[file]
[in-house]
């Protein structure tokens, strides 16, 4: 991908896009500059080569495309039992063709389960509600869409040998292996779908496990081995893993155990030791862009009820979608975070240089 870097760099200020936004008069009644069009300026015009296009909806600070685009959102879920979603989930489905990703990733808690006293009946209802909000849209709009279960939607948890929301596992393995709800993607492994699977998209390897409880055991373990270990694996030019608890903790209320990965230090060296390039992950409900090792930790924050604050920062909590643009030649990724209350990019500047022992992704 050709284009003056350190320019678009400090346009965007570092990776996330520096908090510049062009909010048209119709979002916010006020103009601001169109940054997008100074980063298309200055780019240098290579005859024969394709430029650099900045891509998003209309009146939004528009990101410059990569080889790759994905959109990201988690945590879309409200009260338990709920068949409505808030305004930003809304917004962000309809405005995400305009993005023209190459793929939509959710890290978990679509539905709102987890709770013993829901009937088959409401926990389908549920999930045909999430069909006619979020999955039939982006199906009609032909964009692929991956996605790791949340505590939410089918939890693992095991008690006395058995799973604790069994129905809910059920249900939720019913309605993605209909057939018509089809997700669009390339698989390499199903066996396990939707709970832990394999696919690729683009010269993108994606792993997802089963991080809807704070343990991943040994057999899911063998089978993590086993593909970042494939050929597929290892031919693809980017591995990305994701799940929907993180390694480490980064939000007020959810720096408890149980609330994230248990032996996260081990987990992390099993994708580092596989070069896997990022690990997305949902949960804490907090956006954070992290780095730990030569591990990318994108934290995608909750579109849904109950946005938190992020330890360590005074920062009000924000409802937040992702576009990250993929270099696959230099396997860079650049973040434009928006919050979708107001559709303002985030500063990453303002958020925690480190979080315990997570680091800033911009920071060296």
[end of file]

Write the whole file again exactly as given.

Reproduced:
[in-house]
């Protein structure tokens, strides 16, 4: 991908896009500059080569495309039992063709389960509600869409040998292996779908496990081995893993155990030791862009009820979608975070240089 870097760099200020936004008069009644069009300026015009296009909806600070685009959102879920979603989930489905990703990733808690006293009946209802909000849209709009279960939607948890929301596992393995709800993607492994699977998209390897409880055991373990270990694996030019608890903790209320990965230090060296390039992950409900090792930790924050604050920062909590643009030649990724209350990019500047022992992704 050709284009003056350190320019678009400090346009965007570092990776996330520096908090510049062009909010048209119709979002916010006020103009601001169109940054997008100074980063298309200055780019240098290579005859024969394709430029650099900045891509998003209309009146939004528009990101410059990569080889790759994905959109990201988690945590879309409200009260338990709920068949409505808030305004930003809304917004962000309809405005995400305009993005023209190459793929939509959710890290978990679509539905709102987890709770013993829901009937088959409401926990389908549920999930045909999430069909006619979020999955039939982006199906009609032909964009692929991956996605790791949340505590939410089918939890693992095991008690006395058995799973604790069994129905809910059920249900939720019913309605993605209909057939018509089809997700669009390339698989390499199903066996396990939707709970832990394999696919690729683009010269993108994606792993997802089963991080809807704070343990991943040994057999899911063998089978993590086993593909970042494939050929597929290892031919693809980017591995990305994701799940929907993180390694480490980064939000007020959810720096408890149980609330994230248990032996996260081990987990992390099993994708580092596989070069896997990022690990997305949902949960804490907090956006954070992290780095730990030569591990990318994108934290995608909750579109849904109950946005938190992020330890360590005074920062009000924000409802937040992702576009990250993929270099696959230099396997860079650049973040434009928006919050979708107001559709303002985030500063990453303002958020925690480190979080315990997570680091800033911009920071060296």